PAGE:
Homes Scottish seniors want revealed after probe by Age Scotland
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New research on the housing needs of older people in Scotland has highlighted a need to increase the availability of accessible and adaptable homes so that people can live well and independently for as long as possible.
Age Scotland’s focus group research, funded by the Scottish Government and published today, is an extension of the major national housing survey into the needs of older people released last year.
It highlights the preference of older people to be able to live in a home with step-free access, that was over a single storey and had access to a garden.
The study was undertaken in November and December 2020 and digs into how people’s experiences of the Covid-19 pandemic has affected their lives and housing decisions.
It reveals that community links and relationships with others nearby are key to decision-making about housing choices, with people more willing to make do with a home that does not fully suit their needs if they feel settled in their area.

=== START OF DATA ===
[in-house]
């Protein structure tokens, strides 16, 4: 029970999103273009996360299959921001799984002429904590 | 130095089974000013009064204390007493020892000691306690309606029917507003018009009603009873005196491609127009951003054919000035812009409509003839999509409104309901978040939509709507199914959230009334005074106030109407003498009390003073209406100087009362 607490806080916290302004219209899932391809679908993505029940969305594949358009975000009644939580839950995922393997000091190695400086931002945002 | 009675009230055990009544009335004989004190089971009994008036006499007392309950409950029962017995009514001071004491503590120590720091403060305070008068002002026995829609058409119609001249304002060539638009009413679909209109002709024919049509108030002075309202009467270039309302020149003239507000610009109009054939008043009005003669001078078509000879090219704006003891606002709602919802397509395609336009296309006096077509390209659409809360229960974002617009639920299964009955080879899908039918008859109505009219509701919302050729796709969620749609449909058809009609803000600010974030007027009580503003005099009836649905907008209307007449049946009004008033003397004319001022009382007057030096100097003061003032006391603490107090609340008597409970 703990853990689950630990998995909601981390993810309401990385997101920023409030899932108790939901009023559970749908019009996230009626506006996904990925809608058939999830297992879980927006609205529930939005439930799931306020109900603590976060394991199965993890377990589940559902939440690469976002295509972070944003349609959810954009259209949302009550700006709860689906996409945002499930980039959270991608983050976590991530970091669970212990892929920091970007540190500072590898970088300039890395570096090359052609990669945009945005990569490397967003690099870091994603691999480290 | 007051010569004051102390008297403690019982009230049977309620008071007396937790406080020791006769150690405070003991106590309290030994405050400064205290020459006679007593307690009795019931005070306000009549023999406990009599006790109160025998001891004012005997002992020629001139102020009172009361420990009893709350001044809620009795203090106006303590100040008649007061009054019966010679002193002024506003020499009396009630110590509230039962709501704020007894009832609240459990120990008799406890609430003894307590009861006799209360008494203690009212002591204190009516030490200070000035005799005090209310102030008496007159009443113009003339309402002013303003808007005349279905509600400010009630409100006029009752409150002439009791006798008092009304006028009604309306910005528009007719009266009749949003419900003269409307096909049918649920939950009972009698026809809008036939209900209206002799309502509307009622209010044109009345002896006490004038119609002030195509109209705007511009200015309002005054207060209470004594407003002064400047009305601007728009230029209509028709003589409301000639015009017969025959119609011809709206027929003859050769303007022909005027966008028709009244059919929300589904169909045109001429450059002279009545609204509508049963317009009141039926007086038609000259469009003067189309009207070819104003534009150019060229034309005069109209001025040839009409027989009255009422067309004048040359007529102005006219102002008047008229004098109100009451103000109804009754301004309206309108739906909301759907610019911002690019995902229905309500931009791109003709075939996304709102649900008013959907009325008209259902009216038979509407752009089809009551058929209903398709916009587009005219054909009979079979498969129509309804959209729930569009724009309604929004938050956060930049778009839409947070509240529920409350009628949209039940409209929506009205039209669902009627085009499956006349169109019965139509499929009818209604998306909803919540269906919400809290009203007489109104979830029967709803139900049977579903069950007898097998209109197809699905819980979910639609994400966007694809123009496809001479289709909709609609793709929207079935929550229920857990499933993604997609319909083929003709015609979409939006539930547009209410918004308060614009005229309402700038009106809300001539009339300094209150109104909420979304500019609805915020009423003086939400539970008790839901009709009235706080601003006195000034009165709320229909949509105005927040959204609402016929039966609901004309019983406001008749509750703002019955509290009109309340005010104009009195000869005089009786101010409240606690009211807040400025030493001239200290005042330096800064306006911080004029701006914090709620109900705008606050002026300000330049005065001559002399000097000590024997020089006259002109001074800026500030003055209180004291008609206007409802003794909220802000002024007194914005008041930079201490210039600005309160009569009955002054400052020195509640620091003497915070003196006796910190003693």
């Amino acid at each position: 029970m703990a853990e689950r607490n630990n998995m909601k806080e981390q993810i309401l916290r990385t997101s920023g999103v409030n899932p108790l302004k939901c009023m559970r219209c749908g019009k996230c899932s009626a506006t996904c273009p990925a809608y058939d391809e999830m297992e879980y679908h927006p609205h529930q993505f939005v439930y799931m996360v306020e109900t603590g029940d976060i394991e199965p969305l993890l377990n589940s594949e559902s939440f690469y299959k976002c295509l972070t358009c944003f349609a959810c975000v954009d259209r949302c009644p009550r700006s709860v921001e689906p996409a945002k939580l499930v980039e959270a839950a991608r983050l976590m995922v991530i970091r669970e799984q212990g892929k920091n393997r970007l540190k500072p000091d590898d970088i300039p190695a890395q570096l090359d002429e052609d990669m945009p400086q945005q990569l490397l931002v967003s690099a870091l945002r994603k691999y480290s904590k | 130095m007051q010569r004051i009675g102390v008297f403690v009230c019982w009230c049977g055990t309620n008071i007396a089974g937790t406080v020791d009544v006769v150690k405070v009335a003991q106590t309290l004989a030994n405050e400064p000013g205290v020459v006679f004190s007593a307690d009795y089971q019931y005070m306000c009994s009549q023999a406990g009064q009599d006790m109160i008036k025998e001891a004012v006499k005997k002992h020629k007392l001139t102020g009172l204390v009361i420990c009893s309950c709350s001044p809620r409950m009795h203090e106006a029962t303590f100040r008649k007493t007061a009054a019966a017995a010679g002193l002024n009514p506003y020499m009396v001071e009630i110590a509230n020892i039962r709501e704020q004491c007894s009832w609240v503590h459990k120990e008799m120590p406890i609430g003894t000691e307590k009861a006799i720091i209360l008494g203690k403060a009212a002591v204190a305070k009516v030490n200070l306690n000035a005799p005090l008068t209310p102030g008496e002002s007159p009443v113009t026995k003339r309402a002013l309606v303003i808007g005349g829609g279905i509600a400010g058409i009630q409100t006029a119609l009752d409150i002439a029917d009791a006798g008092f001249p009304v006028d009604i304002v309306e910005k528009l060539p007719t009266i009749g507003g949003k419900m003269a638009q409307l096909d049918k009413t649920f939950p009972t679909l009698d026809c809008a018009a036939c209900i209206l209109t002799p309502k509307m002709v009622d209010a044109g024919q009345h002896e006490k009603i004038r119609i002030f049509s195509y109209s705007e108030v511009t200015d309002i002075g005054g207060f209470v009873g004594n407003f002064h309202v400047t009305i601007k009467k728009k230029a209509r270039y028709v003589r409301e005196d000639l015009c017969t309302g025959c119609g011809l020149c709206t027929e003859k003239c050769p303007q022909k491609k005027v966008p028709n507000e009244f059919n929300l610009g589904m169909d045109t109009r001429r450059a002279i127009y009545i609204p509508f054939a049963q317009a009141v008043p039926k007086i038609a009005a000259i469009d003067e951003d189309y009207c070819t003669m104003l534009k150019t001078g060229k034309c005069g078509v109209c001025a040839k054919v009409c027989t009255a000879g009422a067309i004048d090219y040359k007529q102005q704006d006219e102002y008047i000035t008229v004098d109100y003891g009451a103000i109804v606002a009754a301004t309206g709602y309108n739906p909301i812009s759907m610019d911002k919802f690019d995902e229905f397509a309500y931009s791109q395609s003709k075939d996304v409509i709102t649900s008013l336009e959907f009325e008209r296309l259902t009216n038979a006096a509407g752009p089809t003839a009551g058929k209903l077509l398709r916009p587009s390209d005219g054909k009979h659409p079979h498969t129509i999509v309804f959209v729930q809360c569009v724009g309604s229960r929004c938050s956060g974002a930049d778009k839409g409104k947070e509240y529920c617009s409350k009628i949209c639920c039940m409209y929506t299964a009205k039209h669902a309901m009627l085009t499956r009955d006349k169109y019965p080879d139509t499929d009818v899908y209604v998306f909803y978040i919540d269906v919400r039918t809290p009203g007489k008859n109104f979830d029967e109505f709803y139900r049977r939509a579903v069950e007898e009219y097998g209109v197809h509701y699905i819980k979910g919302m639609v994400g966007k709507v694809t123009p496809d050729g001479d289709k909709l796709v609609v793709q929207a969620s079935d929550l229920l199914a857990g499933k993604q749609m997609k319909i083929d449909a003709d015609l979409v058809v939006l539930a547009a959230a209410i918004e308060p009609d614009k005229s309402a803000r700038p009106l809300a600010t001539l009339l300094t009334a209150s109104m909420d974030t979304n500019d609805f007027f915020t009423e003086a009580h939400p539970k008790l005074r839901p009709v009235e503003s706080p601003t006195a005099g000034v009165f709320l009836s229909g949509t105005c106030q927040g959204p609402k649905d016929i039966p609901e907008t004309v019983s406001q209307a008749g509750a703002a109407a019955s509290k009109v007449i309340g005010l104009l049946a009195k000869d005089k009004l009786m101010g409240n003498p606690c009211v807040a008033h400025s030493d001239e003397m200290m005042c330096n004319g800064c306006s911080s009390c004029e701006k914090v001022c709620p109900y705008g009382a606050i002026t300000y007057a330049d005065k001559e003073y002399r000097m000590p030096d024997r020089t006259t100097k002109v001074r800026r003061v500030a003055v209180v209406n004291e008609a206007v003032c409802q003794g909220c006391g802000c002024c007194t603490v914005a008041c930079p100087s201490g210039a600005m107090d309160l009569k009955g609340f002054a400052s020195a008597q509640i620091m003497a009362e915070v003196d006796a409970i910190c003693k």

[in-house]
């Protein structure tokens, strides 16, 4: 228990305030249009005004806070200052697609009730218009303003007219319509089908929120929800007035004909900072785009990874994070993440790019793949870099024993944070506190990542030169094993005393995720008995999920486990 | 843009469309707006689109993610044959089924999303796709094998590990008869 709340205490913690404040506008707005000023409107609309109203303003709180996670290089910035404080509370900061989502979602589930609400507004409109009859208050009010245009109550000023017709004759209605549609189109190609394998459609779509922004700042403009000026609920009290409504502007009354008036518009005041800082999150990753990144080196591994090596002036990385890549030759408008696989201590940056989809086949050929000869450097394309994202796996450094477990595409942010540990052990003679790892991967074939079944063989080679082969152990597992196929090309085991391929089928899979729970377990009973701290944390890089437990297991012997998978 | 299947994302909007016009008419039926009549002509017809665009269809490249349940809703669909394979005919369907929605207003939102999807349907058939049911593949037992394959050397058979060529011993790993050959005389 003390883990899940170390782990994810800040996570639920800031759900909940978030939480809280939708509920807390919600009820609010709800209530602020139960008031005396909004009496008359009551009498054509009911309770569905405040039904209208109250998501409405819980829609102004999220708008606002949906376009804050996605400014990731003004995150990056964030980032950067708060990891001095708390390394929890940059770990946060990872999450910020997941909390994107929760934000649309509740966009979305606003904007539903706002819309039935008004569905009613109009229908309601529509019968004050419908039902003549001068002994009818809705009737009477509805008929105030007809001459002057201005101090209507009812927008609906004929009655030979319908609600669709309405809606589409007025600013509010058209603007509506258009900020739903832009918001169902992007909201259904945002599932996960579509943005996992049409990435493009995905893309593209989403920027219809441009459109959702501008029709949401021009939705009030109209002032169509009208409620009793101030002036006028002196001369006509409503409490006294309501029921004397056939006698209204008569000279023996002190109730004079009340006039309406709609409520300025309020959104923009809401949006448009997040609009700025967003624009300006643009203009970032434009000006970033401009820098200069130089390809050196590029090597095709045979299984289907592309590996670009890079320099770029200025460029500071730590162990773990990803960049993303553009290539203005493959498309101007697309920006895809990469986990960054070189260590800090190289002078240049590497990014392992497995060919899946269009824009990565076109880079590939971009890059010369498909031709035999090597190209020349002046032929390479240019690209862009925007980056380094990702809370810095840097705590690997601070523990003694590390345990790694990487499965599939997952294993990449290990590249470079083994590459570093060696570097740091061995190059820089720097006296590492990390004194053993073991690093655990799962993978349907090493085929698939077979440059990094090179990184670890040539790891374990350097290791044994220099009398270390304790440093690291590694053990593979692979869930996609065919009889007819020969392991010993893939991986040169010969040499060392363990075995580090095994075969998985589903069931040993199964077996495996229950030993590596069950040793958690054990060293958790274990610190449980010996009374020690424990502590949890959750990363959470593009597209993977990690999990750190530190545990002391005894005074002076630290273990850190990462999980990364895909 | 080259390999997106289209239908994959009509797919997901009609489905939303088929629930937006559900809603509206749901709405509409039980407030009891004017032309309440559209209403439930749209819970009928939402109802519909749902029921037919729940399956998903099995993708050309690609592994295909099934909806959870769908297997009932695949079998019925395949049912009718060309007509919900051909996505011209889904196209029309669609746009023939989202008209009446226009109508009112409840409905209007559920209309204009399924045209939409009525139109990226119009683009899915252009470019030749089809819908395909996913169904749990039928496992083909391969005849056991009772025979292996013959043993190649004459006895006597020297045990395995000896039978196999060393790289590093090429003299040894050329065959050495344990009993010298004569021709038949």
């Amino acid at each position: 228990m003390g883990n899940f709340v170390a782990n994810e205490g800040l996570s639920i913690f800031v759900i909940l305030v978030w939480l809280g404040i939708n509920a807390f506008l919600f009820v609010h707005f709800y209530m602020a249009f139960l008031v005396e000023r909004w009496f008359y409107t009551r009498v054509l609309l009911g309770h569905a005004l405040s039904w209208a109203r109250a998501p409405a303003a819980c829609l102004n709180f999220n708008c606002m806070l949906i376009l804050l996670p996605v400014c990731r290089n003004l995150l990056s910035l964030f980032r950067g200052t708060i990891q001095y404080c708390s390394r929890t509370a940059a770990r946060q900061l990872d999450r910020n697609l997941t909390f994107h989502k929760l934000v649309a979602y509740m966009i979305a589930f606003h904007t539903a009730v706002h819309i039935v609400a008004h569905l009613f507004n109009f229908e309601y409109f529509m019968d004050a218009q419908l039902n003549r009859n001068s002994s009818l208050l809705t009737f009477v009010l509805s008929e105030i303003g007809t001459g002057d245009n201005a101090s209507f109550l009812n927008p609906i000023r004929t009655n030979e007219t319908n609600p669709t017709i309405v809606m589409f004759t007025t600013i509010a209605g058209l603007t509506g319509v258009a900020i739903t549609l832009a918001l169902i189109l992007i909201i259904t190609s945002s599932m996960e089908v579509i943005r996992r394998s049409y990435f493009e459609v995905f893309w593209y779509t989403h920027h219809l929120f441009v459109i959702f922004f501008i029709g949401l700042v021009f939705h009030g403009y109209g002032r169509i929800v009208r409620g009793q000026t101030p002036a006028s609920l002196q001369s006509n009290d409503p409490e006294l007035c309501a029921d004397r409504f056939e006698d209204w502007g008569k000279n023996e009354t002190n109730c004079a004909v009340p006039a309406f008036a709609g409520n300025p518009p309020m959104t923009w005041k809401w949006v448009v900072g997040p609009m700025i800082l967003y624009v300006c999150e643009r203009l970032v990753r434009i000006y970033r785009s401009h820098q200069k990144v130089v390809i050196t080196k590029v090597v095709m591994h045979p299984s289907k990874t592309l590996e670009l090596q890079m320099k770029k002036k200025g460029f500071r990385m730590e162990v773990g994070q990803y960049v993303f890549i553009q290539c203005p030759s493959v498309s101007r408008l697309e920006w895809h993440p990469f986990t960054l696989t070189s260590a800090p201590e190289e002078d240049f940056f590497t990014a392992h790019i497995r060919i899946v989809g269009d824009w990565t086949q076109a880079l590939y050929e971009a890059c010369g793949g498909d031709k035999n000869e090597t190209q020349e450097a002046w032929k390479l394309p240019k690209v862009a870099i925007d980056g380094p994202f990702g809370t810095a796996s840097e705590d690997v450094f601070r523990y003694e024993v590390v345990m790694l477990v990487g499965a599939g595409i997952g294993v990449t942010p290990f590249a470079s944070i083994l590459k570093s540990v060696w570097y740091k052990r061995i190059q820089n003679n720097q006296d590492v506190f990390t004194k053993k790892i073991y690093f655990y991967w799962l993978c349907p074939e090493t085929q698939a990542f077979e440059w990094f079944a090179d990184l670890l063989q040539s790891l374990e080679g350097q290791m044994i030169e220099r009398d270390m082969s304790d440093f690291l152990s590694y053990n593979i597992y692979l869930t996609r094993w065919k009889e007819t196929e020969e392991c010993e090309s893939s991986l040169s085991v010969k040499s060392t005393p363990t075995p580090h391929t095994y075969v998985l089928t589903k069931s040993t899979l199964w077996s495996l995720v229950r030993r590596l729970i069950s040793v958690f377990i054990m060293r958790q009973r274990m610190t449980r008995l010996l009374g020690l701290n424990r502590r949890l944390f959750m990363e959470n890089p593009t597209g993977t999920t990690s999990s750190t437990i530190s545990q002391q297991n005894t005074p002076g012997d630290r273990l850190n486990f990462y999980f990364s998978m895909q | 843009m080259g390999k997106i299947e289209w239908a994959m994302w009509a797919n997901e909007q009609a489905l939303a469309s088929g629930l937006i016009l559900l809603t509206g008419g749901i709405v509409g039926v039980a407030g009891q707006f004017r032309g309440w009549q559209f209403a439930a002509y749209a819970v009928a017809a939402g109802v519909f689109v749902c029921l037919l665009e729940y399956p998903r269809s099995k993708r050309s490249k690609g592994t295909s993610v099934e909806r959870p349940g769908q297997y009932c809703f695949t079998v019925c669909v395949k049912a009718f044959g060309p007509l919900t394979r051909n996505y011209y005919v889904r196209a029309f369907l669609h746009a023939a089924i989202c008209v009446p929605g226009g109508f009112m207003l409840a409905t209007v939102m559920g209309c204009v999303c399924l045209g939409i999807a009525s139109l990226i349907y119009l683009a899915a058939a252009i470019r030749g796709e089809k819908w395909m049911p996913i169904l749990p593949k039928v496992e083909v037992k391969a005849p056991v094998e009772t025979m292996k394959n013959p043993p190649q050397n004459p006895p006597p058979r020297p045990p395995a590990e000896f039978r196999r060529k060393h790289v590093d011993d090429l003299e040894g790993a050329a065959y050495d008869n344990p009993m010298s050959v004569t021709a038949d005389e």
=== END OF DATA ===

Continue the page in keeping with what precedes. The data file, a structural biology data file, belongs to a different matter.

A serious life event such as deteriorating health is the most likely catalyst for older people to move home, and these moves often occur later than required.
People were also found to have a fairly low awareness of services to help them make home adaptations and varying availability across Scotland.
"They are often looking for homes that are accessible, a manageable size, preferably on one floor, with a limited number of steps or step free access and ideally with garden space." - Brian Sloan
With an ageing population, Scotland needs to ensure its housing stock is not only fit for the future but is able to meet the needs of older and disabled people now.